Abrogating categoric restrictions. Subsection 2(e) clarifies that no particular kind of property or type of investment is inherently imprudent. Traditional trust law was encumbered with a variety of categoric exclusions, such as prohibitions on junior mortgages or new ventures. In some states legislation created so-called "legal lists" of approved trust investments. The universe of investment products changes incessantly. Investments that were at one time thought too risky, such as equities, or more recently, futures, are now used in fiduciary portfolios. By contrast, the investment that was at one time thought ideal for trusts, the long-term bond, has been discovered to import a level of risk and volatility - in this case, inflation risk - that had not been anticipated. Accordingly, section 2(e) of this Act follows Restatement of Trusts 3d: Prudent Investor Rule in abrogating categoric restrictions. The Restatement says: "Specific investments or techniques are not per se prudent or imprudent. The riskiness of a specific property, and thus the propriety of its inclusion in the trust estate, is not judged in the abstract but in terms of its anticipated effect on the particular trust's portfolio." Restatement of Trusts 3d: Prudent Investor Rule § 227, Comment f, at 24 (1992). The premise of subsection 2(e) is that trust beneficiaries are better protected by the Act's emphasis on close attention to risk/return objectives as prescribed in subsection 2(b) than in attempts to identify categories of investment that are per se prudent or imprudent.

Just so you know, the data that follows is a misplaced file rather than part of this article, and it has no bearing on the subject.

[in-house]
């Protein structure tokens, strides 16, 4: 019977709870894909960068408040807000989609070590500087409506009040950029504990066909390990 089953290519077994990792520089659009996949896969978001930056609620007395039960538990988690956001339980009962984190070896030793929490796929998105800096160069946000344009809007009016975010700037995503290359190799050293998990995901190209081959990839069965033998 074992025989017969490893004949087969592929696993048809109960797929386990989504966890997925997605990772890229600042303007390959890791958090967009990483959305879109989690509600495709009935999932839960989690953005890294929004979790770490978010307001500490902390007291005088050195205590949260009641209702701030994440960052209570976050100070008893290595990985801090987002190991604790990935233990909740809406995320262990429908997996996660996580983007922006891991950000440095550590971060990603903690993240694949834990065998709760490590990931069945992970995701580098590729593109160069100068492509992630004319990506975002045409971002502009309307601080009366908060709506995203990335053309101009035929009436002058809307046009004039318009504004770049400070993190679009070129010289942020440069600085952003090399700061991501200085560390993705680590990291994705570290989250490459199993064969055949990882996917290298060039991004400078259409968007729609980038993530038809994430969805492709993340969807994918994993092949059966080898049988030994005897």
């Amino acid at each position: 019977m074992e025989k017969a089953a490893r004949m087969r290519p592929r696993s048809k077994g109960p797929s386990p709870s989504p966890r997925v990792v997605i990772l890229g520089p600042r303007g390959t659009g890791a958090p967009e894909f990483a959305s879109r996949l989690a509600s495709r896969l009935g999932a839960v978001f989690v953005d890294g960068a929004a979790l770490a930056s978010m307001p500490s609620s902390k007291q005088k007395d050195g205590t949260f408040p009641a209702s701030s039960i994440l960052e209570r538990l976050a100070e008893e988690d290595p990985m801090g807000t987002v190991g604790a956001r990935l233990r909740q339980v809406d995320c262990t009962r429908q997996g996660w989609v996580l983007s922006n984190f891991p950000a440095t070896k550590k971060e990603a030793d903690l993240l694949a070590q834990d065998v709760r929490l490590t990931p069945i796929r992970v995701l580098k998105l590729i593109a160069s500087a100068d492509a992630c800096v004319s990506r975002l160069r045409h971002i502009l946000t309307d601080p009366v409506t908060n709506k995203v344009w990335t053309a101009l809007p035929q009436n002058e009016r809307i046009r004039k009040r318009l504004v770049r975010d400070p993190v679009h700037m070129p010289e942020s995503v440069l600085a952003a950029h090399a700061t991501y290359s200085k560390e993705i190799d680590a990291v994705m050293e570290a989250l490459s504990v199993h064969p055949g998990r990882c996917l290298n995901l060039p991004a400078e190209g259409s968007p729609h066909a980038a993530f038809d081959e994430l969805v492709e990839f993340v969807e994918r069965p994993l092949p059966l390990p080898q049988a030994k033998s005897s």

The Act impliedly disavows the emphasis in older law on avoiding "speculative" or "risky" investments. Low levels of risk may be appropriate in some trust settings but inappropriate in others. It is the trustee's task to invest at a risk level that is suitable to the purposes of the trust.

 

The abolition of categoric restrictions against types of investment in no way alters the trustee's conventional duty of loyalty, which is reiterated for the purposes of this Act in Section 5. For example, were the trustee to invest in a second mortgage on a piece of real property owned by the trustee, the investment would be wrongful on account of the trustee's breach of the duty to abstain from self-dealing, even though the investment would no longer automatically offend the former categoric restriction against fiduciary investments in junior mortgages.